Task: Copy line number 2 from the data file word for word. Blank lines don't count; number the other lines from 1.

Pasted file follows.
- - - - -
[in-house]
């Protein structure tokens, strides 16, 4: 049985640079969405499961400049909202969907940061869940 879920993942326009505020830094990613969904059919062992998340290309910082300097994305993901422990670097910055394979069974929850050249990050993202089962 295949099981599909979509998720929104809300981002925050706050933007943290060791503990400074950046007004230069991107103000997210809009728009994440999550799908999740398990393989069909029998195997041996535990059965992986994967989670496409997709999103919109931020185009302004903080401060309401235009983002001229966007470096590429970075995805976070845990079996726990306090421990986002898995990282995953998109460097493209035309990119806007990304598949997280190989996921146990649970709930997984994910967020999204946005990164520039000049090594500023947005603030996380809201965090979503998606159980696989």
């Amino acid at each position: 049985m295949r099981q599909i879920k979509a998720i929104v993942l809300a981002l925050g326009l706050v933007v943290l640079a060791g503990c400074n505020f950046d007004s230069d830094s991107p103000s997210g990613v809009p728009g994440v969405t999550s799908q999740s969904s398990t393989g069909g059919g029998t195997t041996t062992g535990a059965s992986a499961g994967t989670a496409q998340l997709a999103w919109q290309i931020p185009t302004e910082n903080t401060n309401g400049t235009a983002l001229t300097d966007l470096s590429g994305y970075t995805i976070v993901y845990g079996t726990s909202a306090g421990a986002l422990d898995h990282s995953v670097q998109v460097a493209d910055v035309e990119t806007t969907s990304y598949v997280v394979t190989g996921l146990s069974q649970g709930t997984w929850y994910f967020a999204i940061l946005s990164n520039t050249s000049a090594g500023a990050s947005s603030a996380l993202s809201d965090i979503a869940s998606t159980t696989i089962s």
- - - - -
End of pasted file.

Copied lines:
């Protein structure tokens, strides 16, 4: 049985640079969405499961400049909202969907940061869940 879920993942326009505020830094990613969904059919062992998340290309910082300097994305993901422990670097910055394979069974929850050249990050993202089962 295949099981599909979509998720929104809300981002925050706050933007943290060791503990400074950046007004230069991107103000997210809009728009994440999550799908999740398990393989069909029998195997041996535990059965992986994967989670496409997709999103919109931020185009302004903080401060309401235009983002001229966007470096590429970075995805976070845990079996726990306090421990986002898995990282995953998109460097493209035309990119806007990304598949997280190989996921146990649970709930997984994910967020999204946005990164520039000049090594500023947005603030996380809201965090979503998606159980696989």